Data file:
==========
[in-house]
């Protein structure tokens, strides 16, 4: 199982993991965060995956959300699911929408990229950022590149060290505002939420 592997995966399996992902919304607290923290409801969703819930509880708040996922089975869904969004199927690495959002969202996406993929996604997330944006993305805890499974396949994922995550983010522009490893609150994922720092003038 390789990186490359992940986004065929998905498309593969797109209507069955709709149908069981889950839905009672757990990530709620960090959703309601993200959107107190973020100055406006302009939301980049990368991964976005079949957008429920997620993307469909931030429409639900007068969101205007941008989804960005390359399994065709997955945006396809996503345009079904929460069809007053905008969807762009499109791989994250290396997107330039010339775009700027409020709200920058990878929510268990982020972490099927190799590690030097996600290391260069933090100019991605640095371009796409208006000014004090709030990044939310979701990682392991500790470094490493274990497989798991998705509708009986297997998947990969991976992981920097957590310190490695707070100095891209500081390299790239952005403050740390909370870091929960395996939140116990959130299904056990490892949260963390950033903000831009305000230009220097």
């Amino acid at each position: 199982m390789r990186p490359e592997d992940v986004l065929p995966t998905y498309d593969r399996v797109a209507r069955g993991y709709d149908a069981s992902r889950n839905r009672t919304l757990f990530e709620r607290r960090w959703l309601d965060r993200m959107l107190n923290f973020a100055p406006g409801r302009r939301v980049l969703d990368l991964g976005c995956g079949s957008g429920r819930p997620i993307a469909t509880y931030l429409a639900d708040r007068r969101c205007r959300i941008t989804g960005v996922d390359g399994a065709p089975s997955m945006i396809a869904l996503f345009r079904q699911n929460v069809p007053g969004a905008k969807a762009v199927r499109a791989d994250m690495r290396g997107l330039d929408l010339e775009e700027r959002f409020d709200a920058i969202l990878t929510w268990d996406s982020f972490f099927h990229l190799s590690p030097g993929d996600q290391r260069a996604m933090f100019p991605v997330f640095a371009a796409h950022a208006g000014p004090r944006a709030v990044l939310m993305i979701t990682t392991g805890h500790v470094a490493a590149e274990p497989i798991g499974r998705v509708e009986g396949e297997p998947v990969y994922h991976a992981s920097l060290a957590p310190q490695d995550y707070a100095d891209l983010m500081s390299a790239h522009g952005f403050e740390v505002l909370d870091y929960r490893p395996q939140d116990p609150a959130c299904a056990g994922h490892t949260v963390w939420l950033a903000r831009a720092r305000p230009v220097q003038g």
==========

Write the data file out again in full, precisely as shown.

[in-house]
């Protein structure tokens, strides 16, 4: 199982993991965060995956959300699911929408990229950022590149060290505002939420 592997995966399996992902919304607290923290409801969703819930509880708040996922089975869904969004199927690495959002969202996406993929996604997330944006993305805890499974396949994922995550983010522009490893609150994922720092003038 390789990186490359992940986004065929998905498309593969797109209507069955709709149908069981889950839905009672757990990530709620960090959703309601993200959107107190973020100055406006302009939301980049990368991964976005079949957008429920997620993307469909931030429409639900007068969101205007941008989804960005390359399994065709997955945006396809996503345009079904929460069809007053905008969807762009499109791989994250290396997107330039010339775009700027409020709200920058990878929510268990982020972490099927190799590690030097996600290391260069933090100019991605640095371009796409208006000014004090709030990044939310979701990682392991500790470094490493274990497989798991998705509708009986297997998947990969991976992981920097957590310190490695707070100095891209500081390299790239952005403050740390909370870091929960395996939140116990959130299904056990490892949260963390950033903000831009305000230009220097």
């Amino acid at each position: 199982m390789r990186p490359e592997d992940v986004l065929p995966t998905y498309d593969r399996v797109a209507r069955g993991y709709d149908a069981s992902r889950n839905r009672t919304l757990f990530e709620r607290r960090w959703l309601d965060r993200m959107l107190n923290f973020a100055p406006g409801r302009r939301v980049l969703d990368l991964g976005c995956g079949s957008g429920r819930p997620i993307a469909t509880y931030l429409a639900d708040r007068r969101c205007r959300i941008t989804g960005v996922d390359g399994a065709p089975s997955m945006i396809a869904l996503f345009r079904q699911n929460v069809p007053g969004a905008k969807a762009v199927r499109a791989d994250m690495r290396g997107l330039d929408l010339e775009e700027r959002f409020d709200a920058i969202l990878t929510w268990d996406s982020f972490f099927h990229l190799s590690p030097g993929d996600q290391r260069a996604m933090f100019p991605v997330f640095a371009a796409h950022a208006g000014p004090r944006a709030v990044l939310m993305i979701t990682t392991g805890h500790v470094a490493a590149e274990p497989i798991g499974r998705v509708e009986g396949e297997p998947v990969y994922h991976a992981s920097l060290a957590p310190q490695d995550y707070a100095d891209l983010m500081s390299a790239h522009g952005f403050e740390v505002l909370d870091y929960r490893p395996q939140d116990p609150a959130c299904a056990g994922h490892t949260v963390w939420l950033a903000r831009a720092r305000p230009v220097q003038g």